piezoelectric materials (rus. пьезоэлектрик) — a dielectric that displays a piezoelectric effect.


Piezoelectrics are crystalline dielectrics that have no centre of symmetry. Crystals with a centre of symmetry are incapable of piezoelectric effect. The presence of other symmetry elements (axis, planes of symmetry) can prohibit the appearance of polarisation in some directions or at deformation, thus limiting the number of piezoelectric crystals.

Piezoelectric properties can be created artificially in some polycrystalline dielectrics by forming so-called piezoelectric textures, for instance, by means of polarisation in the electric field. This is the method used to manufacture piezoceramics, polycrystalline solid solutions subjected to pre-polarisation in an electrical field.

Piezoelectrics are widely used in acoustics, ultrasound technology, broadcasting, acoustic electronics, defectoscopy and other areas.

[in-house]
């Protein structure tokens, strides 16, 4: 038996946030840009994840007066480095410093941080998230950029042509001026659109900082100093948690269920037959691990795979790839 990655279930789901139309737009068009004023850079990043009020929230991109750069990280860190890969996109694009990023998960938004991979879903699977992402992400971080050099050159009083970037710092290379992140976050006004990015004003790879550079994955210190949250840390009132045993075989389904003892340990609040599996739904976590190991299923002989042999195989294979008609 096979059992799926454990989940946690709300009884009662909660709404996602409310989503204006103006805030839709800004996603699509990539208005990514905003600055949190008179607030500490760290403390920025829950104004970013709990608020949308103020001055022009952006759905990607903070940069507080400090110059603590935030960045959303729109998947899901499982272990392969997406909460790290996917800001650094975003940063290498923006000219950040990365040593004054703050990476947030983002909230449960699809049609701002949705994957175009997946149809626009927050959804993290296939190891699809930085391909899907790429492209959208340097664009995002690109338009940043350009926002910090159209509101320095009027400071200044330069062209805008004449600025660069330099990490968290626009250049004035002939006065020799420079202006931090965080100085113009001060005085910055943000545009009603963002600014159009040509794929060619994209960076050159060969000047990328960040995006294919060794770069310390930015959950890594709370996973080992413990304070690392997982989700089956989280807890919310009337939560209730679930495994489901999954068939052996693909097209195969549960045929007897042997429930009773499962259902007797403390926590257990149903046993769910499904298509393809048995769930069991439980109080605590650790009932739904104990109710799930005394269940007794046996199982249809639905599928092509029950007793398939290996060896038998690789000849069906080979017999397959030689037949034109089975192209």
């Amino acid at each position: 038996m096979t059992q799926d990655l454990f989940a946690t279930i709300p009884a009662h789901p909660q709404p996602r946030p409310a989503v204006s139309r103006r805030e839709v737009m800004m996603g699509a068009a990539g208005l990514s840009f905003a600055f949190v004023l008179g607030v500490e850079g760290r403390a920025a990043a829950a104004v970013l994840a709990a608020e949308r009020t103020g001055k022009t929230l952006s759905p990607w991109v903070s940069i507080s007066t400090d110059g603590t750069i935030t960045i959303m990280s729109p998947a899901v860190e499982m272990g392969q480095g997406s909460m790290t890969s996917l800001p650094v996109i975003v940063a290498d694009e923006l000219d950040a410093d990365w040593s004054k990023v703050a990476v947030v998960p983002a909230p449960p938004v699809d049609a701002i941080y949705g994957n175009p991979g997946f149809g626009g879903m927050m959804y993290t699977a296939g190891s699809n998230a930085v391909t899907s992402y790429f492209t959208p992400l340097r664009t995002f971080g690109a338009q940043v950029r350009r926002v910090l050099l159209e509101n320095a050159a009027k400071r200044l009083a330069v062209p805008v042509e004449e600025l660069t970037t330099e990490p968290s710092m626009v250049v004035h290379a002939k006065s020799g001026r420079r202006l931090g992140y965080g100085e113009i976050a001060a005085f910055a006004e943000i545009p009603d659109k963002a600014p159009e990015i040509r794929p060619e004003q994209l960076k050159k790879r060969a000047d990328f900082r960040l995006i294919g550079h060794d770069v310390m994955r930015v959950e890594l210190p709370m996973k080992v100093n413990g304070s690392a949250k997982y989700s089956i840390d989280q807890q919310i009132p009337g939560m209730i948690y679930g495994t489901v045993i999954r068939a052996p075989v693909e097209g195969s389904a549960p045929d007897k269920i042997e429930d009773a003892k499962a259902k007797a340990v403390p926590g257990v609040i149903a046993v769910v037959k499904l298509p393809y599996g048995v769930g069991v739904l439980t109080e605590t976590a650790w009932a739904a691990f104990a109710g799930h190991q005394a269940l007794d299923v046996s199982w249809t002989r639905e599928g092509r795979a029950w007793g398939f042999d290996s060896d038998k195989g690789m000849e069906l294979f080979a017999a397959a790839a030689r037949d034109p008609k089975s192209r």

The first piezoelectric material to be studied in detail (by brothers Jean and Pierre Curie) was crystal quartz, which remains by large a piezoelectric of choice in high-frequency piezoelectric applications because of the low energy losses. In the industry, low-frequency (below 10 MHz) electromechanical transducers are commonly manufactured using piezoelectric ceramics such as barium titanate, lead zirconate titanate, etc. The voltage-length conversion factor in a ceramic specimen with a length of 1 cm is in the order of 1 nm/V. Piezoelectric ceramics are widely used in the manufacture of one key component of scanning tunnelling and atomic force microscopes (STM and AFM), the cantilever, which is attached to the tip of the microscope and used to examine the surface with atomic step size (about 0.1 angstroms).


  • Khokhlov Dmitry R.


  1. Piezoelectric // Physical encyclopedia. V. 4 (in Russian) / Ed. by Prokhorov A. M. — Мoscow: Bol'shaja Rossijjskaja ehnciklopedija, 1994, 188–189 pp.

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